In the News:
With Songs And Tears, Lila's Hare Krishna Kindred Send Her to the Next Life
Posted February 6, 2008
ANANDALILA "Lila" Salter died surrounded by the sound of sacred songs, the smell of incense and with her wounded head ringed with garlands.
The Australian teenager's three-day fight for life after being shot at close range by a stalker in the north Indian town of Vrindavan ended early yesterday.
Lila's mother Susan Manning, father Ian Salter and brothers and sisters were with her when she died, along with many supporters from the Hare Krishna movement she was a part of.
Her brother Zardi Manning said the holy chants being recited by loved ones where Lila lay reached a peak as she died.
"It was very amazing and beautiful," he told The Age. "She was very peaceful. It was exactly what she would have wanted."
Zardi then accompanied his sister's body while an autopsy was conducted by local authorities before a traditional Hindu funeral and cremation could begin.
"I'm being as strong as I can right now," he said. "But it's going to take a lifetime to get over this."
Zardi was at the house where Lila was attacked and had to resuscitate her several times while she was rushed to hospital.
Their grieving mother, who lives on the Gold Coast when she is not in India, said there was a sense of relief when Lila died.
"It's a good thing that she is now free," Ms Manning said.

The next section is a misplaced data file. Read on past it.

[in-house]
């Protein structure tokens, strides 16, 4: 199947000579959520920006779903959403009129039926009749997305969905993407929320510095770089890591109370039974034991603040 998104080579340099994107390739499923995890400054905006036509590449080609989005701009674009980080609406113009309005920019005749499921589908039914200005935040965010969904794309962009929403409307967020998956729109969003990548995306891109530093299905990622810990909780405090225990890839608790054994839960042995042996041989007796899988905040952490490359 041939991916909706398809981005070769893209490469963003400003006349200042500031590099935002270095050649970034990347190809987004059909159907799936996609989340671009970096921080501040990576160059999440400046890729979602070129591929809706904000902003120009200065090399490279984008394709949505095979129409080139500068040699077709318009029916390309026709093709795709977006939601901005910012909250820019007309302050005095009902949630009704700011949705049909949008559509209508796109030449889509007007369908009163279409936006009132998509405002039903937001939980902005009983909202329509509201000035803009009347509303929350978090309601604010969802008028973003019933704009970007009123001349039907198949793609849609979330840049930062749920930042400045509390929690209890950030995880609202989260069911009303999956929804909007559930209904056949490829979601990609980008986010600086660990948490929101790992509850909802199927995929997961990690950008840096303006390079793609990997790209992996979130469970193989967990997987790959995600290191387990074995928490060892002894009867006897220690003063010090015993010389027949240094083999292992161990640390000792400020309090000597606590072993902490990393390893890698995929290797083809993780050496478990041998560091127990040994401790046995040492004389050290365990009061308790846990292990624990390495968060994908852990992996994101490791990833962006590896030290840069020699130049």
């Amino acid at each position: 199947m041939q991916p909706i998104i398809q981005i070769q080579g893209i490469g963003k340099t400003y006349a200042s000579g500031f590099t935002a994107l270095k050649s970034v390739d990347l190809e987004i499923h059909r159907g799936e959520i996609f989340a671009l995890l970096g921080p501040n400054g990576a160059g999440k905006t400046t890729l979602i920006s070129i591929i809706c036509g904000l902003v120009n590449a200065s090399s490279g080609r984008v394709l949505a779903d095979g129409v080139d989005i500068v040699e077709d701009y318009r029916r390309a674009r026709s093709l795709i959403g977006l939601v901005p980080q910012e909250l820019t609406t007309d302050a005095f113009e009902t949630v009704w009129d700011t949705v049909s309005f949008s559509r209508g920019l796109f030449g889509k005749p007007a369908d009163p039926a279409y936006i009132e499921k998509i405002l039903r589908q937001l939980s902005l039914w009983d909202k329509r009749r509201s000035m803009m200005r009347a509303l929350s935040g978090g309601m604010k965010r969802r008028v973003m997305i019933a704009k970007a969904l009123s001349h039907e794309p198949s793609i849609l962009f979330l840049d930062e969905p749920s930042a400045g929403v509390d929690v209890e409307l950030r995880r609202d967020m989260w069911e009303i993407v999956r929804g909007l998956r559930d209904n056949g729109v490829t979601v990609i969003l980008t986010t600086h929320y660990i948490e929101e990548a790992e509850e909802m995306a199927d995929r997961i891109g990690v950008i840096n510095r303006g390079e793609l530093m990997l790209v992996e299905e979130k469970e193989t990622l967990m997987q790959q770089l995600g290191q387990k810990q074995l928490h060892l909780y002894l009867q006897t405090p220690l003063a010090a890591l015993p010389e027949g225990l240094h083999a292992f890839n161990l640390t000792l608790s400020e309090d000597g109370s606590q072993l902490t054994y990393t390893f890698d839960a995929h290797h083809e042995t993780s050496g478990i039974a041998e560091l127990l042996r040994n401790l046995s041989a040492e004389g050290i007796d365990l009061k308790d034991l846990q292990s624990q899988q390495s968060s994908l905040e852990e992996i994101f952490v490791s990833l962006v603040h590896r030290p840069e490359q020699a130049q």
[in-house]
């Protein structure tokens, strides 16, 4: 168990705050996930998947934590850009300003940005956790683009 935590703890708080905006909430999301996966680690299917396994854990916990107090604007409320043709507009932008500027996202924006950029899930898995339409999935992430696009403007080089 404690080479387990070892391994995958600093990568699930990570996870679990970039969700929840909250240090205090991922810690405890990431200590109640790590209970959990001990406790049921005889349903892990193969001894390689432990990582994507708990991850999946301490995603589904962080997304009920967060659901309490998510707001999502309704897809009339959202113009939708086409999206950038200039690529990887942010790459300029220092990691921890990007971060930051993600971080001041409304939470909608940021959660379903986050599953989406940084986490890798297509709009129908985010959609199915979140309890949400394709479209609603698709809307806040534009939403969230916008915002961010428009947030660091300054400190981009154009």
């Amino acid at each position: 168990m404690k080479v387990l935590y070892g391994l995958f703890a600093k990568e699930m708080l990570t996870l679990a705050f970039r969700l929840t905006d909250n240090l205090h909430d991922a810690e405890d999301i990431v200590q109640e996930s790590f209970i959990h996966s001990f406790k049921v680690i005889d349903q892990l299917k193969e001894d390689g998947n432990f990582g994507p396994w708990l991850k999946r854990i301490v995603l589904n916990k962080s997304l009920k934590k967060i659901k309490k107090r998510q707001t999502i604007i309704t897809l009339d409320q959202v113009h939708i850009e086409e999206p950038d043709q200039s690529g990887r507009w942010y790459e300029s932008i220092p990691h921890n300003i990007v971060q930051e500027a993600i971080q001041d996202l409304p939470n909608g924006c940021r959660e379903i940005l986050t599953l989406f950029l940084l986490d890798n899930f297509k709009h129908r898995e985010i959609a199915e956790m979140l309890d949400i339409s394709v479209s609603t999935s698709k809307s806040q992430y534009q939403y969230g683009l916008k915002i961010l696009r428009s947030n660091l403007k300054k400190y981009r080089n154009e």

The family says her killer, Saurav Singh, 28, had stalked her for several years before first raping her and then shooting her with a pistol early on Saturday.
She was rushed to a New Delhi hospital but specialist doctors said she was brain dead. Using an ambulance with life support equipment, the family then took Lila back to the holy city of Vrindavan to die.
She spent the last day of her life on life support at a property called the Mayapur Vrindavan Trust, where Hindu pilgrims are accommodated.
The family, who are all Hare Krishna devotees, wanted Lila to die in Vrindavan, the place where the deity Krishna is believed to have been raised.
"It's our belief that if a person dies here they are going to heaven," Ms Manning said.
"By doing this we have turned something so bad into something more positive."
She had hoped to avoid an autopsy on her daughter's body but local authorities insisted one be carried out.
When the autopsy was finished the body was prepared for a ritual procession to the holy Yamuna River for cremation. It was covered with richly coloured cloth and garlands.
"We feel that she is in God's hands," said her mother.
"God will now take care of her."
Ms Manning wept as she helped prepare the body for the funeral ceremony.
The dead woman's father Ian Salter joined with a large gathering of friends and family around the body who were singing spiritual songs.
The body was then carried in a small ambulance, followed by a large procession, to a local temple where Lila liked to worship. Her brothers carried her body on a palanquin around the temple three times before the procession headed through the holy city of Vrindavan to the river for cremation.